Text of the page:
Five young people got the chance of lifetime when they sat on the bpTT youth jury at the 2015 trinidad + tobago film festival (ttff/15), which ran from September 15–29.
The initiative was conceived in 2014, as a way of stimulating interest in and a critical appreciation for independent film among Trinidad and Tobago’s youth.
Saskia Johnson, Claude Lilford, Auset McClean, Sarah Mongroo and Teneka Mohammed were the five jurors selected for this year’s jury. They were chosen by an open call. To be considered for the jury, applicants had to be from 16 to 21 years of age. Each had to submit an essay saying what their favourite film is, and why.
Under the guidance of film critic and journalist BC Pires, the jury watched eight feature-length fiction films featuring young protagonists.
The films in competition were:
Girlhood: Céline Sciamma, 2014 / France
The Greatest House in the World: Ana V. Bojórquez, Lucía Carreras, 2015 / Guatemala, Mexico
Güeros: Alonso Ruizpalacios, 2014 / Mexico
Honeytrap: Rebecca Johnson, 2014 / United Kingdom
Margarita, with a Straw: Shonali Bose, 2014 / India
On the Road, Somewhere: Guillermo Zouain, 2015 / Dominican Republic
Stories of Our Lives: Jim Chuchu, 2015 / Kenya, South Africa
Theeb: Naji Abu Nowar, 2014 / Jordan, Qatar, United Arab Emirates, United Kingdom
Girlhood—the story of Mariemme, a black girl living in the suburbs of Paris who leaves her abusive home life and joins a gang—was the jury’s choice for best film. As the director of the winning film, Céline Sciamma will receive a cash award of $5000 from bpTT.
The jury also gave an honourable mention to Güeros, and a special mention to The Greatest House in the World for its cinematography.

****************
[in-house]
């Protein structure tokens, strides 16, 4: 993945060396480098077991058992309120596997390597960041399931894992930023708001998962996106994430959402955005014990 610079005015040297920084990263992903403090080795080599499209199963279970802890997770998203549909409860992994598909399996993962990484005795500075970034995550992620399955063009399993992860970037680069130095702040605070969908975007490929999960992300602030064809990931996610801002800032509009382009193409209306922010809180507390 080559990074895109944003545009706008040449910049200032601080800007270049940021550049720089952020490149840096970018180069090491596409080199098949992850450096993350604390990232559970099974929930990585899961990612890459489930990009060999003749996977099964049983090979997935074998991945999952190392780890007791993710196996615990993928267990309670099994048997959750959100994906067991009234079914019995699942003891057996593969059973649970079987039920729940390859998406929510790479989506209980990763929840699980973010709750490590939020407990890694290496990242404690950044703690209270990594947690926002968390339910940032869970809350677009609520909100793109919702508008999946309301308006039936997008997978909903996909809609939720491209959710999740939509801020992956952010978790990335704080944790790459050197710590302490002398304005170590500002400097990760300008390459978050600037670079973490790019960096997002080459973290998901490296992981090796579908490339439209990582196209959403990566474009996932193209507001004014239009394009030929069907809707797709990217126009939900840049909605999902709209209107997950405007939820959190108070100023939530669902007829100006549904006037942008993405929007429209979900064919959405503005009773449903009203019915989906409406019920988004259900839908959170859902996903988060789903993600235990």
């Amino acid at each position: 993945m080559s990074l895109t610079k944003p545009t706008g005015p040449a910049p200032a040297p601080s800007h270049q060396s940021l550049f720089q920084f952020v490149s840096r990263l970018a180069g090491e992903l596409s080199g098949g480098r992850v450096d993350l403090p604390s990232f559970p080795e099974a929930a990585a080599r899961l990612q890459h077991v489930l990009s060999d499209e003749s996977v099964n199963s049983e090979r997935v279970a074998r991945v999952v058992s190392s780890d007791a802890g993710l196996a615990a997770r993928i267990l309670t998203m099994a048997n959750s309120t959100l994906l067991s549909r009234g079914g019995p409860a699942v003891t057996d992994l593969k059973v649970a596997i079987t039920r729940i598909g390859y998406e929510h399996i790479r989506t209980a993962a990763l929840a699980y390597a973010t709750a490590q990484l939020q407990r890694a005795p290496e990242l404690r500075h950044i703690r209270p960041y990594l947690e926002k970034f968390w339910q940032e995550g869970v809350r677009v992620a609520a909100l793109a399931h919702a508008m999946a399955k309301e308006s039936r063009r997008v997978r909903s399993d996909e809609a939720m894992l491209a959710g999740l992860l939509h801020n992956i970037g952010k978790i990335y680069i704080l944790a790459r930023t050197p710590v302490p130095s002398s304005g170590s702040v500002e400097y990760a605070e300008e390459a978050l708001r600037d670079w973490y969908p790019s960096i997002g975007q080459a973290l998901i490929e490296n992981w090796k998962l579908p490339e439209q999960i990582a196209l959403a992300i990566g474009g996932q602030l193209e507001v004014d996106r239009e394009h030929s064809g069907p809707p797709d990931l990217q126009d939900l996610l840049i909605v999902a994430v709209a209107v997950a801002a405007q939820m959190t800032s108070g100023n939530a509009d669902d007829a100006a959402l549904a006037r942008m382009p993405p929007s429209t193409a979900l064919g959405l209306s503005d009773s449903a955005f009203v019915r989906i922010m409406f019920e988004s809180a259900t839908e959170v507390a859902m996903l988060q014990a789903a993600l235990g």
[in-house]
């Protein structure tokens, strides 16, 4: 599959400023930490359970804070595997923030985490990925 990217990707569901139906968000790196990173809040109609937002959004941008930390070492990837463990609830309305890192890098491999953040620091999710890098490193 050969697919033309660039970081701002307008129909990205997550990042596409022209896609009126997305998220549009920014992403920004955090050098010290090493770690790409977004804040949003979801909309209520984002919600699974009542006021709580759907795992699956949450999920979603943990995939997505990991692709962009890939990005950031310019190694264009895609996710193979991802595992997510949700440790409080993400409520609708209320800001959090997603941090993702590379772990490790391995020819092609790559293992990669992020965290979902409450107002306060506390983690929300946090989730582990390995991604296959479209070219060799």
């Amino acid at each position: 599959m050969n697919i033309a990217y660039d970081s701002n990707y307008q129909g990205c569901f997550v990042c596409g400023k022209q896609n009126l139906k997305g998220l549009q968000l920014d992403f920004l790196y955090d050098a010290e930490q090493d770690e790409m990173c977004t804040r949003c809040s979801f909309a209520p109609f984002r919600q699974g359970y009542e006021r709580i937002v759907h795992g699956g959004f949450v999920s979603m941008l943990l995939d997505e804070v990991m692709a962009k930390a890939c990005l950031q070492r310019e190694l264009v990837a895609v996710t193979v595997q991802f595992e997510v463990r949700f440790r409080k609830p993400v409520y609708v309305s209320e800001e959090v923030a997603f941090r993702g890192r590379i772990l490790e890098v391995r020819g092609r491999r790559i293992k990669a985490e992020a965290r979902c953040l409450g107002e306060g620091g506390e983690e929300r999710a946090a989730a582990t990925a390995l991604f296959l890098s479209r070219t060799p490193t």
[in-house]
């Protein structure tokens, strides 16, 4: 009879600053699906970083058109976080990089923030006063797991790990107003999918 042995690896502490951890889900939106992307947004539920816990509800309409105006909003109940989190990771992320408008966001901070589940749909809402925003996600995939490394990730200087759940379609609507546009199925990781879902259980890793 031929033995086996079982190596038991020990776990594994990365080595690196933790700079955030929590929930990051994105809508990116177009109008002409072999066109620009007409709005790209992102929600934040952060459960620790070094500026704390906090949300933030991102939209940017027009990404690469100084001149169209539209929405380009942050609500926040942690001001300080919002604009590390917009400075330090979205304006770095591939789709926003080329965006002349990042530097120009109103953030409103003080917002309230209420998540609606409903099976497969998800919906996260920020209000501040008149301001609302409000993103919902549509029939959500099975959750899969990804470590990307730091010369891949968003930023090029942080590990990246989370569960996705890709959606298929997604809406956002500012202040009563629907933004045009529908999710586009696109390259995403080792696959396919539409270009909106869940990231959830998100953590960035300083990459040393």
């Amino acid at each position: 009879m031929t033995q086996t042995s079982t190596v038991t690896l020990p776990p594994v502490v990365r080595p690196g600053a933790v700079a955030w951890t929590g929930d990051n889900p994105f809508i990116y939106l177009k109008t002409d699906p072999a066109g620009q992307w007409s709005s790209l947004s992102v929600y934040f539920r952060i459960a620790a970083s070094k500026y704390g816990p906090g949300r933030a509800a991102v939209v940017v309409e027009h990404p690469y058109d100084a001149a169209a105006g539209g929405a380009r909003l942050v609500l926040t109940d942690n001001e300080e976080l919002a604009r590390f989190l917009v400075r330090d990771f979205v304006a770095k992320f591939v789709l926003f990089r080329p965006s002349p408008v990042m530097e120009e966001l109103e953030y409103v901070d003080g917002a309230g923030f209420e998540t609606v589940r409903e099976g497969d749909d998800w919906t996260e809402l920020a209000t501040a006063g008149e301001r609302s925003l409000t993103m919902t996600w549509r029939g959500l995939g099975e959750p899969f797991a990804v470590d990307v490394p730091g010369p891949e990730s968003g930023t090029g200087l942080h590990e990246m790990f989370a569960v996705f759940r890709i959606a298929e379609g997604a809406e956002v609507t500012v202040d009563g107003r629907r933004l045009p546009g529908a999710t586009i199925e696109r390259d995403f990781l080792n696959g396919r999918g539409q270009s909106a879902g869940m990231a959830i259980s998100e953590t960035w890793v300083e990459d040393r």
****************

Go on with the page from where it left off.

After the ttff/15 awards ceremony on September 27, the members of the jury opened up about their experience.
“I’ve been a film enthusiast for about three years,” 19-year-old Claude Lilford said. “It’s been a unique chance, not something I would get the chance to do anywhere else—maybe a few other places in the world—but this is a unique experience and something I really wanted to be a part of.”
Lilford’s colleague, 20-year-old Teneka Mohammed, who is a Film Studies major at the University of the West Indies, commented on the scope of the experience.
“I watch film[s] in school but [this] was a bigger experience and I loved it! I want to be a film critic so of course I’m so happy this is going on my résumé.”
BC Pires—who has been writing about films since 1988 and who also sat on the first jury at the ttff—commended the jury members on their diplomacy.
“There are not enough superlatives to describe what a pleasure it is to be working with these young people,” he said. “They rose to their task amazingly well. If our Parliament could see how they spoke to one another. They were passionate and went to their task of listening to one another with, I think, a real honesty, humility and respect for the other person’s point of view. I think they might all consider a career in dispute resolution.”
Pires also gave a little insight into how he sought to guide the jury.
“We had meetings before the adjudication, and I did suggest to them an approach I thought they should take: to try to award the best film, not the film they liked most, although in the adjudication process, I did suggest to them that now is the time to bring back in passion.”
“They have no idea how much I really wanted to be a part of [the youth jury],” 18-year-old Sarah Mungroo said. “ I think I am in that limbo period between being an adult and a child and the youth jury really helped me figure out what I want to do with my life. After we finished deliberating I was thinking that I could do this for the rest of my life. I was so happy. Thank you bpTT and ttff for the opportunity!”
Image: the members of the ttff/15 bpTT youth jury, from left, Claude Lilford, Teneka Mohammed, Sarah Mongroo, Saskia Johnson and Auset McClean